||Hearing the voice of future generations: A laboratory experiment of “Demeny voting”
||Yoshio Kamijo, Yoichi Hizen, and Tatsuyoshi Saijo
||We report the first experimental evidence on the effect of “Demeny voting,” wherein some people (e.g., parents) are given additional votes as proxy for the future generation (e.g., their children). In our experiment, three subjects are separated into the present and future generations, two of them regarded as the present generation. The present generation members are asked to determine the resource allocation between the present and future generations by majority voting. We compare voting behaviors and outcomes between ordinary majority voting (i.e., each of the two in the present generation has one vote) and Demeny voting (i.e., one of the two has two votes while the other has one vote). We obtain mixed evidence on whether the outcome of Demeny voting reflects the interest of the future generation. A remarkable finding is that half of the subjects who voted in favor of the future generation under ordinary voting reversed their decisions when they were given only one vote under Demeny voting; that is, they voted in favor of the present generation. This finding highlights the need, when planning to introduce Demeny voting, to consider the behaviors of not only people who are given additional votes but also those with only one vote. Finally, we compare voting behaviors between male and female subjects. We find that female subjects use their additional votes for the future generation more frequently than male subjects do, implying that women are less likely to abuse their proxy position than are men.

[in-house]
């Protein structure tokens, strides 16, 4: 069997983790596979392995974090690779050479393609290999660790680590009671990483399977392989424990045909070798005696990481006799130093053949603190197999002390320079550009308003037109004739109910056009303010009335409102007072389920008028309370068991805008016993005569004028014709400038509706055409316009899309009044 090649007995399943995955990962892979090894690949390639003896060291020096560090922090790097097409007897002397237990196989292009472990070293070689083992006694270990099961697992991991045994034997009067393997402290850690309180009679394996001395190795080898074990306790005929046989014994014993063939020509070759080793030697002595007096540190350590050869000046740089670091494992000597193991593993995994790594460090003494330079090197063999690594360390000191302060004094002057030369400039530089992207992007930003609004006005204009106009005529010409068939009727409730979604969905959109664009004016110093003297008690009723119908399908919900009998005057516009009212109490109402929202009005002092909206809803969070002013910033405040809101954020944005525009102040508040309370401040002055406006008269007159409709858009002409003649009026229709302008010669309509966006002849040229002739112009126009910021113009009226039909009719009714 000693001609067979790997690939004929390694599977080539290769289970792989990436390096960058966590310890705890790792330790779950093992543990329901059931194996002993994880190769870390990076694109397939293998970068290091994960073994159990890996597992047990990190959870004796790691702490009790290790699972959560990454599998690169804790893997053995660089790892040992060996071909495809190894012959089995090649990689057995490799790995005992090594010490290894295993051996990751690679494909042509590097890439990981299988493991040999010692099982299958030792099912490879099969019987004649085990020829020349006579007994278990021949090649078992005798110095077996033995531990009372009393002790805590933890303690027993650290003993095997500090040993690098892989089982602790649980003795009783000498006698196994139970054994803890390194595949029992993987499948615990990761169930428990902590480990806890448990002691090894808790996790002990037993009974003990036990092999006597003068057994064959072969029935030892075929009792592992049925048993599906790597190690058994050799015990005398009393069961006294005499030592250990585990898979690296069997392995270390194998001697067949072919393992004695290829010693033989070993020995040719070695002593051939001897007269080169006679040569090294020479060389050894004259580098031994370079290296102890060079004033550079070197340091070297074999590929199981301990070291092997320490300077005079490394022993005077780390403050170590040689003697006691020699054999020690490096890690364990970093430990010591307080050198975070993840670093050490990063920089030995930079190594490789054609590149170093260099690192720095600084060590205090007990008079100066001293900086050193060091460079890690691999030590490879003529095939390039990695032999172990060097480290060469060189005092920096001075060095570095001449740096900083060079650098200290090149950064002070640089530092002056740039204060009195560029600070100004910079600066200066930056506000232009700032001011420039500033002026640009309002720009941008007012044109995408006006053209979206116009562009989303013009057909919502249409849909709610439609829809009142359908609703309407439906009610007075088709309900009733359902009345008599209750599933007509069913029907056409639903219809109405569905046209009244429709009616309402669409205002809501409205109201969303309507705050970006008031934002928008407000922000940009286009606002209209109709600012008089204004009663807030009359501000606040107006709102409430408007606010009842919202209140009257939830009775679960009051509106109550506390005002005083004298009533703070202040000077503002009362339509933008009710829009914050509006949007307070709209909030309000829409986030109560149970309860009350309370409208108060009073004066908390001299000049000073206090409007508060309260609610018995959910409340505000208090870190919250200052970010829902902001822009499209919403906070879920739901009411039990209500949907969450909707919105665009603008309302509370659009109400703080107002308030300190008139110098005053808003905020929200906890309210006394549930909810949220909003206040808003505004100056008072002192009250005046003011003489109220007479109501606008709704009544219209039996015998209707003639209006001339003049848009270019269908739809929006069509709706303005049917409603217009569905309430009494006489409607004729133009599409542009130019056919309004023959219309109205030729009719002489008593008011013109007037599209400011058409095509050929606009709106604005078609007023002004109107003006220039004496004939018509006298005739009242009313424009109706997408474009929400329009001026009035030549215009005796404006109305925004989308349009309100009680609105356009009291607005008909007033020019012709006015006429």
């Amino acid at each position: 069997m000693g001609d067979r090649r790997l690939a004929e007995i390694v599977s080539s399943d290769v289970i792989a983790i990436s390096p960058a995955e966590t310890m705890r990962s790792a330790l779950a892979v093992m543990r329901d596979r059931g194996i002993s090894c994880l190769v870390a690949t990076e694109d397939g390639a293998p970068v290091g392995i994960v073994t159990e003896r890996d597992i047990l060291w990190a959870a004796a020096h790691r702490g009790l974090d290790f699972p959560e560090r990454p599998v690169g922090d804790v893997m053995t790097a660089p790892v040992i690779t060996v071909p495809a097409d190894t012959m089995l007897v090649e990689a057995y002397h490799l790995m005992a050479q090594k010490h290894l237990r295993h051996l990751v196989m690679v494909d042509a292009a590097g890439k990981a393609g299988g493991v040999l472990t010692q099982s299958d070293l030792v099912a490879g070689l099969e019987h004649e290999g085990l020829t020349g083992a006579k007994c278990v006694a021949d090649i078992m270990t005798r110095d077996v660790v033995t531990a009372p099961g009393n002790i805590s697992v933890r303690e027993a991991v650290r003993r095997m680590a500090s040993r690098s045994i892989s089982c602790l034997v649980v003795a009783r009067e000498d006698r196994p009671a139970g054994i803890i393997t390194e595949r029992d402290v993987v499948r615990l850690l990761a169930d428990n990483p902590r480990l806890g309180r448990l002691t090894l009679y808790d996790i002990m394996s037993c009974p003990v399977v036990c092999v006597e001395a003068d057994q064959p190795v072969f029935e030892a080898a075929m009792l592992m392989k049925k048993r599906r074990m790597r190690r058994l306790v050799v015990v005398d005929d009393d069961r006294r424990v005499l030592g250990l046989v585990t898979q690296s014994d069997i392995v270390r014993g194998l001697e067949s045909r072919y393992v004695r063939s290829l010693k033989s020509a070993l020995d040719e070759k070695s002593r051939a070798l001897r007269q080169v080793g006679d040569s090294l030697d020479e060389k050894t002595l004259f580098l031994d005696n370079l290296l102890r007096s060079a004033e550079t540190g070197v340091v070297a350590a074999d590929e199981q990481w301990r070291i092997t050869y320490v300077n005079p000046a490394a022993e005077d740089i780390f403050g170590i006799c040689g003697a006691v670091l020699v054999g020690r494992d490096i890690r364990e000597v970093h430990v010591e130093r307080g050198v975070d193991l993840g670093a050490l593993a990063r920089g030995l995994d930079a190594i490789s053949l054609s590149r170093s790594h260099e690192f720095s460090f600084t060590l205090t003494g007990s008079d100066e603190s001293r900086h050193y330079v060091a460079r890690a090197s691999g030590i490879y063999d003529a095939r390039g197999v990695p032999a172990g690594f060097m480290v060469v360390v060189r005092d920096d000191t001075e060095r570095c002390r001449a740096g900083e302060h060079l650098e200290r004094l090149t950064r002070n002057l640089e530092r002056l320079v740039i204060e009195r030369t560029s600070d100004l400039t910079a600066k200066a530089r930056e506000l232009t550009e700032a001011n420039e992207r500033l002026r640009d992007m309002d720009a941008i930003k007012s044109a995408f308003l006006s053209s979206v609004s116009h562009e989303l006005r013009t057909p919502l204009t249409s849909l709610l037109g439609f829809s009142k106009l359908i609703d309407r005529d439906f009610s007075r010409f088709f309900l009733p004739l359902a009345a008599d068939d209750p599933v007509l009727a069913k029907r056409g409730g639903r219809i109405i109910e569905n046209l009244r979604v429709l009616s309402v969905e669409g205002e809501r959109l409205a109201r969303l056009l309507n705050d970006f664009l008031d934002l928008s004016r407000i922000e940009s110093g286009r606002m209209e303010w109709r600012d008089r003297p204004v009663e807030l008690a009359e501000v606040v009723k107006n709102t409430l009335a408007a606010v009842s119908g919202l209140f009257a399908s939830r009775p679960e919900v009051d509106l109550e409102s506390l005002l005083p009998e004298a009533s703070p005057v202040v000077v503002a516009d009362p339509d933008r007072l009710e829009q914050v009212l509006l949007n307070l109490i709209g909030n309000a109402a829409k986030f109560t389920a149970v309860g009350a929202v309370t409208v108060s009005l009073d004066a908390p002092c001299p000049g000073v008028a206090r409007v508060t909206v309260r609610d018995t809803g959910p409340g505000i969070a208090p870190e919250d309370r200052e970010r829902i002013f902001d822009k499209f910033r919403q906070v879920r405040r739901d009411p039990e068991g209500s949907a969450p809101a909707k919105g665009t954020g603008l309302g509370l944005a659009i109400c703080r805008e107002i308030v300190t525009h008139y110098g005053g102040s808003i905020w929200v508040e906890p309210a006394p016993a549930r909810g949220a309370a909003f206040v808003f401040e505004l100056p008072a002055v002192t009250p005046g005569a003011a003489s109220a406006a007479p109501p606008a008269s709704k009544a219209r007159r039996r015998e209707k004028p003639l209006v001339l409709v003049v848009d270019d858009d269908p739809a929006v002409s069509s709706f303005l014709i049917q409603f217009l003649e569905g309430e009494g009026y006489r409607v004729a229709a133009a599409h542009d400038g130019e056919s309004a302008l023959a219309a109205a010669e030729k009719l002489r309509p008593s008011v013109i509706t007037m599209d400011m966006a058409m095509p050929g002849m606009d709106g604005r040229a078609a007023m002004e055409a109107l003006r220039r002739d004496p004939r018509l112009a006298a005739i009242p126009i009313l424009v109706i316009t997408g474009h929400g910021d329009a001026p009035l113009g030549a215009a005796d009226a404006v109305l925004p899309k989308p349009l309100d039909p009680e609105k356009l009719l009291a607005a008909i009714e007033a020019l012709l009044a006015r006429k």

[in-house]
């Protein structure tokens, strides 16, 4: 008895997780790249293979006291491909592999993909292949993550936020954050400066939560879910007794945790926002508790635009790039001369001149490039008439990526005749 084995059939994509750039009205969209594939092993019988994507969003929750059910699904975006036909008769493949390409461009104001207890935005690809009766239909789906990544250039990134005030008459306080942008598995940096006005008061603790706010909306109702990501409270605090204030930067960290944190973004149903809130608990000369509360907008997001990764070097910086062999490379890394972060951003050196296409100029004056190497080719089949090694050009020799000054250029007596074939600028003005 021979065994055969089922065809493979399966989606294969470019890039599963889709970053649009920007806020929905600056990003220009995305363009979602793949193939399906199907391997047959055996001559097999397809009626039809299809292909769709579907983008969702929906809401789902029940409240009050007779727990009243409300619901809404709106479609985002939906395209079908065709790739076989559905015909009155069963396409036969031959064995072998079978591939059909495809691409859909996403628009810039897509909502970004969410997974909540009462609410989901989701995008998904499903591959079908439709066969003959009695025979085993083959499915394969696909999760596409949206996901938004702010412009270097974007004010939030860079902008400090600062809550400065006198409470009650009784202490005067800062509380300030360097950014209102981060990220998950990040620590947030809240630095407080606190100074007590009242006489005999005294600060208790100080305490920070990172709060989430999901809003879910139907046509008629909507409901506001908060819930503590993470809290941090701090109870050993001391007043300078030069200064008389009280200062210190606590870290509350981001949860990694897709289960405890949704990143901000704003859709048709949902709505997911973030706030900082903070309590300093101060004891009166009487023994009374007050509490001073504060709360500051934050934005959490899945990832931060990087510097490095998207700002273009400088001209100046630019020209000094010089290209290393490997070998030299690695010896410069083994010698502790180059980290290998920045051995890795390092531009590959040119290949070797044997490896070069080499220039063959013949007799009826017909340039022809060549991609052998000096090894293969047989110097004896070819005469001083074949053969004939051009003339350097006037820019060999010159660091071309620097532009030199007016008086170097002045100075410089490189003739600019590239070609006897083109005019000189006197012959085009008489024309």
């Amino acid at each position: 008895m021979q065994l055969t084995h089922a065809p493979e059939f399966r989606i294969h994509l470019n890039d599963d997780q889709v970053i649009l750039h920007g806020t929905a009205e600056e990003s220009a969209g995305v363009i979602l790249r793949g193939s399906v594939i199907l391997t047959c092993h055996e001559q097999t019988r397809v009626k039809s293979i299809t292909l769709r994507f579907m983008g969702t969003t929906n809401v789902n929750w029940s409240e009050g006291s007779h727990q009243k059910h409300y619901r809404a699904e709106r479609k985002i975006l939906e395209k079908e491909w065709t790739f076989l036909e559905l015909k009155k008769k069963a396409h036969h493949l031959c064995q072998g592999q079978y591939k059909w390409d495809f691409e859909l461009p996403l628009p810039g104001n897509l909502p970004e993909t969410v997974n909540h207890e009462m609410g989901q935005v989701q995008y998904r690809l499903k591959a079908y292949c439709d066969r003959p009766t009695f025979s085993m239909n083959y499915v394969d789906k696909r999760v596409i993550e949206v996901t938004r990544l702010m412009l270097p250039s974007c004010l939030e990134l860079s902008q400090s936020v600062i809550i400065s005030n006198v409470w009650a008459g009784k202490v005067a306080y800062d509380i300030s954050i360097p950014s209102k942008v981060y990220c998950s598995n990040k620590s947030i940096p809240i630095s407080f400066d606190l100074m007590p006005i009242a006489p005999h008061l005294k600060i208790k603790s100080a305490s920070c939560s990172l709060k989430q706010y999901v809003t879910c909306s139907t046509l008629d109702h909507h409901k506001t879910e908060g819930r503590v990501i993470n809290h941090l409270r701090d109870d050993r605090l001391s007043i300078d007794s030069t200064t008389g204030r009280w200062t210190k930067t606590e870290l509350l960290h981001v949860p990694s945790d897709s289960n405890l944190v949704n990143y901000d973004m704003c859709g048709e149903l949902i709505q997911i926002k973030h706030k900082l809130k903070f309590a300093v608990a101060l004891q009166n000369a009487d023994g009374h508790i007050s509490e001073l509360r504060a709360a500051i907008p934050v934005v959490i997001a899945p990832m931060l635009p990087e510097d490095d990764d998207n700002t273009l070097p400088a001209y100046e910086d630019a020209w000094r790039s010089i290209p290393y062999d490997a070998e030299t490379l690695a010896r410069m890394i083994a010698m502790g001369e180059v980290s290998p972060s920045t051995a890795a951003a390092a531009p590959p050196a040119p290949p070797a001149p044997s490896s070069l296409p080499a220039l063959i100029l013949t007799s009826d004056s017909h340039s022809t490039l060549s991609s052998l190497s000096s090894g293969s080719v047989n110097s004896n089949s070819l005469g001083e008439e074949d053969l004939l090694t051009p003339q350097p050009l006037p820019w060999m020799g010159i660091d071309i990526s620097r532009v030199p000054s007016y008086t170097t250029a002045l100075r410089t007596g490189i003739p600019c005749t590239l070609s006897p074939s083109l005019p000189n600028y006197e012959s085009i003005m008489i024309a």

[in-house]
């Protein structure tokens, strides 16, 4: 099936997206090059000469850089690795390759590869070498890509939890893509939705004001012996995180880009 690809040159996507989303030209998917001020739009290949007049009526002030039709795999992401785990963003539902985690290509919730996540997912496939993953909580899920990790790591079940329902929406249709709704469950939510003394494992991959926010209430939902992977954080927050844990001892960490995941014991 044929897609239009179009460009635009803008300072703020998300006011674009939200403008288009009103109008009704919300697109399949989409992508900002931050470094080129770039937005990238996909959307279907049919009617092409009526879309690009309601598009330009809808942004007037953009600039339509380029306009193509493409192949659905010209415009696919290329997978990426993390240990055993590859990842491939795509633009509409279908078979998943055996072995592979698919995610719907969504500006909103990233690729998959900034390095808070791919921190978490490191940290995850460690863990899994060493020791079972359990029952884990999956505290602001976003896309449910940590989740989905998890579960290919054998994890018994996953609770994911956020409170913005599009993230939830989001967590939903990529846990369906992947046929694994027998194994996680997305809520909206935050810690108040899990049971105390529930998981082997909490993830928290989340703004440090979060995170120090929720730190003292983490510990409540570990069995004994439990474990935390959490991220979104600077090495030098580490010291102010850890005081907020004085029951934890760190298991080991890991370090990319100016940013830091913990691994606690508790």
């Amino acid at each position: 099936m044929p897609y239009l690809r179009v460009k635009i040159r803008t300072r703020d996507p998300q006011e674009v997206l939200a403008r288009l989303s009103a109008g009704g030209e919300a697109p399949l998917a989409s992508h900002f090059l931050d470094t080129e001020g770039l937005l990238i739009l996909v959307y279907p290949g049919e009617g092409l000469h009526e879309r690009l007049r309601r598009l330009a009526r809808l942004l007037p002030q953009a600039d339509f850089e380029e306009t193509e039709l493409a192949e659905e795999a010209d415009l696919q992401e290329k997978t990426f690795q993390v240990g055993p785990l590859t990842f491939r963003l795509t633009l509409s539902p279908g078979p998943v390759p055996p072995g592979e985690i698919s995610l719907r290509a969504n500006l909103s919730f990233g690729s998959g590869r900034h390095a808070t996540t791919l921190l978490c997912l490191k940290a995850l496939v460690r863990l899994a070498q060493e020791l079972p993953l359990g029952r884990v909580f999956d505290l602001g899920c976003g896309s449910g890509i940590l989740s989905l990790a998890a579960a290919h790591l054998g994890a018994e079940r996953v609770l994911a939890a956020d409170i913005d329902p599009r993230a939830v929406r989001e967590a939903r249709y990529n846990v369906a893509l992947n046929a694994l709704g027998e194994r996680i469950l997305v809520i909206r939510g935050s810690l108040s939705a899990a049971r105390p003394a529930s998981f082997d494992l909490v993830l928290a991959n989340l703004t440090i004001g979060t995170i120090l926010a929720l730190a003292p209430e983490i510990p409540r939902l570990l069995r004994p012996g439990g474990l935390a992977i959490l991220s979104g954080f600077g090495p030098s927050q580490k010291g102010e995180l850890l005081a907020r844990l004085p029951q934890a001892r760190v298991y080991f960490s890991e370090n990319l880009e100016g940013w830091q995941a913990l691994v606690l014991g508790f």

|Revised version published in